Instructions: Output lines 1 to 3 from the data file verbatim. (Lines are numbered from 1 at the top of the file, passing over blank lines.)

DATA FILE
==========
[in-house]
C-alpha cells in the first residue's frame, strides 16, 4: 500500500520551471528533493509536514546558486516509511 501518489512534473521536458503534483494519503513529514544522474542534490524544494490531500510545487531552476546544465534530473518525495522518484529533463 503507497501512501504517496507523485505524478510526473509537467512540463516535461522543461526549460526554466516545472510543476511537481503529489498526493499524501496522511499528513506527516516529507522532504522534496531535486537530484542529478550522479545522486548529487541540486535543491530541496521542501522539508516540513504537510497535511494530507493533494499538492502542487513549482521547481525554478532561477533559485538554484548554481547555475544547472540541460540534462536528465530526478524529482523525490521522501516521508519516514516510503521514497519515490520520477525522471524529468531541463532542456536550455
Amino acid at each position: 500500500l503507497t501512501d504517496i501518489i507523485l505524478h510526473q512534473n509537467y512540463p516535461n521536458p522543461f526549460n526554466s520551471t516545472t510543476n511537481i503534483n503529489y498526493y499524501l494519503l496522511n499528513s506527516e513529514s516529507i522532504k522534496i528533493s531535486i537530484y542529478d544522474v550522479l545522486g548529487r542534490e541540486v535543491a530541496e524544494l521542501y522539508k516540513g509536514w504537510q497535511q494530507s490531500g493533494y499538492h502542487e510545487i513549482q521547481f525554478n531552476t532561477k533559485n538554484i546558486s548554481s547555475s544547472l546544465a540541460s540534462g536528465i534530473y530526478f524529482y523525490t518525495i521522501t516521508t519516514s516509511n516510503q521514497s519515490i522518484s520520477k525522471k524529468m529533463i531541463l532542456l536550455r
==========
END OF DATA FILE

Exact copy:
[in-house]
C-alpha cells in the first residue's frame, strides 16, 4: 500500500520551471528533493509536514546558486516509511 501518489512534473521536458503534483494519503513529514544522474542534490524544494490531500510545487531552476546544465534530473518525495522518484529533463 503507497501512501504517496507523485505524478510526473509537467512540463516535461522543461526549460526554466516545472510543476511537481503529489498526493499524501496522511499528513506527516516529507522532504522534496531535486537530484542529478550522479545522486548529487541540486535543491530541496521542501522539508516540513504537510497535511494530507493533494499538492502542487513549482521547481525554478532561477533559485538554484548554481547555475544547472540541460540534462536528465530526478524529482523525490521522501516521508519516514516510503521514497519515490520520477525522471524529468531541463532542456536550455
Amino acid at each position: 500500500l503507497t501512501d504517496i501518489i507523485l505524478h510526473q512534473n509537467y512540463p516535461n521536458p522543461f526549460n526554466s520551471t516545472t510543476n511537481i503534483n503529489y498526493y499524501l494519503l496522511n499528513s506527516e513529514s516529507i522532504k522534496i528533493s531535486i537530484y542529478d544522474v550522479l545522486g548529487r542534490e541540486v535543491a530541496e524544494l521542501y522539508k516540513g509536514w504537510q497535511q494530507s490531500g493533494y499538492h502542487e510545487i513549482q521547481f525554478n531552476t532561477k533559485n538554484i546558486s548554481s547555475s544547472l546544465a540541460s540534462g536528465i534530473y530526478f524529482y523525490t518525495i521522501t516521508t519516514s516509511n516510503q521514497s519515490i522518484s520520477k525522471k524529468m529533463i531541463l532542456l536550455r